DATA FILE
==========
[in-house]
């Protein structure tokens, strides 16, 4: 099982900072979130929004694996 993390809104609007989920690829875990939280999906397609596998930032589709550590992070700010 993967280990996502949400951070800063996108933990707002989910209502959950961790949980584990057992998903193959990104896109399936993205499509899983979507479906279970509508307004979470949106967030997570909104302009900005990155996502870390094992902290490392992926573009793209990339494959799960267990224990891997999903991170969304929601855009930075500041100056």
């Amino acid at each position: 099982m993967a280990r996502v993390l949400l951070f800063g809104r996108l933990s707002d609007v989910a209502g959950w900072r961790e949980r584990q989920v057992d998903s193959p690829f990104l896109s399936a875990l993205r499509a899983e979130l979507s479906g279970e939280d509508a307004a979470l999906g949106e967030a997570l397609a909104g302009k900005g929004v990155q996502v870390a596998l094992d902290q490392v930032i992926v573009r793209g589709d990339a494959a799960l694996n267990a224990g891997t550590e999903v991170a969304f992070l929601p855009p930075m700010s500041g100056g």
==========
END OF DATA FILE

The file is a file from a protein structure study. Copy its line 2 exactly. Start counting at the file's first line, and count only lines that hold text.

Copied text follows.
């Protein structure tokens, strides 16, 4: 099982900072979130929004694996 993390809104609007989920690829875990939280999906397609596998930032589709550590992070700010 993967280990996502949400951070800063996108933990707002989910209502959950961790949980584990057992998903193959990104896109399936993205499509899983979507479906279970509508307004979470949106967030997570909104302009900005990155996502870390094992902290490392992926573009793209990339494959799960267990224990891997999903991170969304929601855009930075500041100056």